Even a couple days ago in the French Mediterranean 2-3 miles from the sea the temperature got down to -3c whilst It was staying around 4c next to the sea. The Australian flame tree is rated as zone 10 but its probably more like 9b. E. torquata, E.citriodora, E.ficifolia are nice eucalyptus species the rainbow gum apparently dies at -2c and is damaged below 0c. @Silas_SanconaCan eucalyptus deglupta handle cool conditions and only gets damaged below 32f or does it need consistently warm temperatures like a coconut or it declines and dies?

Yup Montpellier even got down to -4°C. Some parts of Italy got even lower. But rather inland. Ok the flame tree might be worth a try. I've already tried a few Australian plants that turned out to be hardier than they are supposed to be. Rainbow gum apprently not. With some of the plants the question is how they would grow back from a freeze. I mean if they could recover from a cold blast like right now it could be a long term plant.

  • Like 1

2023 High 19.5°C Low -2.6°C

Link to comment
Share on other sites

4 minutes ago, Hortulanus said:

Yup Montpellier even got down to -4°C. Some parts of Italy got even lower. But rather inland. Ok the flame tree might be worth a try. I've already tried a few Australian plants that turned out to be hardier than they are supposed to be. Rainbow gum apprently not. With some of the plants the question is how they would grow back from a freeze. I mean if they could recover from a cold blast like right now it could be a long term plant.

Here is in the just about survive range for a rainbow gum during bad freezes like this, but I don't know if they tolerate can cool weather.

  • Like 1
Link to comment
Share on other sites

4 minutes ago, Foxpalms said:

Even a couple days ago in the French Mediterranean 2-3 miles from the sea the temperature got down to -3c whilst It was staying around 4c next to the sea. The Australian flame tree is rated as zone 10 but its probably more like 9b. E. torquata, E.citriodora, E.ficifolia are nice eucalyptus species the rainbow gum apparently dies at -2c and is damaged below 0c. @Silas_SanconaCan eucalyptus deglupta handle cool conditions and only gets damaged below 32f or does it need consistently warm temperatures like a coconut or it declines and dies?

Pretty sure there are specimens in San Diego, ( Notably, at the San Diego Zoo, and Balboa Park. I'm sure if you dig, you can find threads started regarding S. Cal grown Rainbow Eucs.  )  possibly in other parts of S.Cal as well..  so yea, mature specimens can take a little cold.  Serious and prolonged freezes will cause damage though. 

Can't remember how they fared after the 09-10 freeze in FL. One growing along the fence line of a property next door to where i worked at that time dropped lots of leaves, but was otherwise fine after that freeze.  Hurricane winds? ..That's another story covered well here.

  • Like 1
Link to comment
Share on other sites

9 minutes ago, Silas_Sancona said:

Pretty sure there are specimens in San Diego, ( Notably, at the San Diego Zoo, and Balboa Park. I'm sure if you dig, you can find threads started regarding S. Cal grown Rainbow Eucs.  )  possibly in other parts of S.Cal as well..  so yea, mature specimens can take a little cold.  Serious and prolonged freezes will cause damage though.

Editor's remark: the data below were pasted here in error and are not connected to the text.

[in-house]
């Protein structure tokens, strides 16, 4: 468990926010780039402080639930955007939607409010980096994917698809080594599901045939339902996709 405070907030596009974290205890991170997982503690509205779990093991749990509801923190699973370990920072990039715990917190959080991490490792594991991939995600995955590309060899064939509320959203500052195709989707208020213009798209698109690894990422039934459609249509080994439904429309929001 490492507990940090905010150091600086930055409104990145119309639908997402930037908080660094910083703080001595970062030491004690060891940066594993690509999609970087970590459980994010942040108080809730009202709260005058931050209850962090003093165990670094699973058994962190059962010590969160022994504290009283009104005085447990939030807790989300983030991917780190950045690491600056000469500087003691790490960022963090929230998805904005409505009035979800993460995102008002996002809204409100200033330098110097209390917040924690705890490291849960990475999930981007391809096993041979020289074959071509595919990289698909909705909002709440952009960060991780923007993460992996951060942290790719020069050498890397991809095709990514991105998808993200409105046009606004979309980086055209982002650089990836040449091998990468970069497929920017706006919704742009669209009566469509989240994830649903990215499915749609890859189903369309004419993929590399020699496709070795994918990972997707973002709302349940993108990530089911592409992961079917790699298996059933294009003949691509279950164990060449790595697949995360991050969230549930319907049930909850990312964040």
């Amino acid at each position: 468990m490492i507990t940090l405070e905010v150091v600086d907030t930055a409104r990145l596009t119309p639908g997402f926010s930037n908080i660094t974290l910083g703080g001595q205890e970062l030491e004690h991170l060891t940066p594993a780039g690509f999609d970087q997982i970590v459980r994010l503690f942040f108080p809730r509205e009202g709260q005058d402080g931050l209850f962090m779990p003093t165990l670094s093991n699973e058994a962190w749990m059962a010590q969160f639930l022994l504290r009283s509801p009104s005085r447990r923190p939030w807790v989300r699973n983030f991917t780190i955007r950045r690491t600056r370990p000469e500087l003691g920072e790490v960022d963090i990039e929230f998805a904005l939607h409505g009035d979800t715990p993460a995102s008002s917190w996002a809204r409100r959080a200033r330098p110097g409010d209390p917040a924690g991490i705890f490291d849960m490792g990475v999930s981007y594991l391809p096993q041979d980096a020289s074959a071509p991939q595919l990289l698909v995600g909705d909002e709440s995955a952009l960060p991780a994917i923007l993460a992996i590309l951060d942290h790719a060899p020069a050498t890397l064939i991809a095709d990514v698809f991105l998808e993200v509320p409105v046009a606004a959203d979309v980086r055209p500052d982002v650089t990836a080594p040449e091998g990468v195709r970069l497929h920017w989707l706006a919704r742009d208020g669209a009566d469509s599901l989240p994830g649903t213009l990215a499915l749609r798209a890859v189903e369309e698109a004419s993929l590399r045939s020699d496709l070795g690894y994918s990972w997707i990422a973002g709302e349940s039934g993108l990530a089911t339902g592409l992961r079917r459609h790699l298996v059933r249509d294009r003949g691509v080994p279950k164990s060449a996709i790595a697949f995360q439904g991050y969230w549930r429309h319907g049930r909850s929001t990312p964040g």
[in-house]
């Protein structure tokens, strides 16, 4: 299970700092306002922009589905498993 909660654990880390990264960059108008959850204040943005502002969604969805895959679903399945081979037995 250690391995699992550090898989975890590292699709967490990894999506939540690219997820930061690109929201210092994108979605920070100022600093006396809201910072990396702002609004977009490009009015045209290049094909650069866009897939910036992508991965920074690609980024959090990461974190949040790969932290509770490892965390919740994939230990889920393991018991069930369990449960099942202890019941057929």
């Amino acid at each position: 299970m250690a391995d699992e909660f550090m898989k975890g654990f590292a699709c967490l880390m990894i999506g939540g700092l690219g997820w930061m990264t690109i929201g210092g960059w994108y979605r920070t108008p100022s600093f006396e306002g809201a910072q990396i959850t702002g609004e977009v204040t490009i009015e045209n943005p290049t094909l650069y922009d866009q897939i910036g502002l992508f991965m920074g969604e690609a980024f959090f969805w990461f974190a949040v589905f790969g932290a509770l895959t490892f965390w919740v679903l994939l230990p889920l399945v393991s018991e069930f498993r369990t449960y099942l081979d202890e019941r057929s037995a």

Can't remember how they fared after the 09-10 freeze in FL. One growing along the fence line of a property next door to where i worked at that time dropped lots of leaves, but was otherwise fine after that freeze.  Hurricane winds? ..That's another story covered well here.

Could they take 50f highs with a low of 42f through the winter though as long as the temperature stays above 32f and go dormant in the winter.  Luckily wind is not an issue here.

Edited by Foxpalms
Link to comment
Share on other sites

5 minutes ago, Foxpalms said:

Could they take 50f highs with a low of 42f through the winter though as long as the temperature stays above 32f and go dormant in the winter.  Luckily wind is not an issue here.

That i can't say.. May not be warm enough, but that may be just my limited knowledge of what they can tolerate.  That said, on iNat,  someone tagged one or two "alleged" specimens up in San Francisco, which ..while they rarely see a frost or freeze,  San Fran is one of the "coolest" non- frost prone areas of the U.S.  While one of the observations is tagged as "Research Grade", im a bit skeptical the ID is accurate  To my eyes, not enough detailed "details" to be sure the ID is 100% correct. 

Corymbia ficilifolia  will definitely take cool climate conditions.. Fairly common sight over the San Francisco and Monterrey Bay Area, even closer to the coast where persistent fog keeps things cool during the summers. Know for sure they'll also take occasional temps in the 20s w/ out much apparent effect. Mature specimens i grew up seeing daily /weekly never seemed to flinch after those rare events anyway.

  • Like 1
Link to comment
Share on other sites

Join the conversation

You can post now and register later. If you have an account, sign in now to post with your account.

Guest
Reply to this topic...

×   Pasted as rich text.   Paste as plain text instead

  Only 75 emoji are allowed.

×   Your link has been automatically embedded.   Display as a link instead

×   Your previous content has been restored.   Clear editor

×   You cannot paste images directly. Upload or insert images from URL.

 Share

×
×
  • Create New...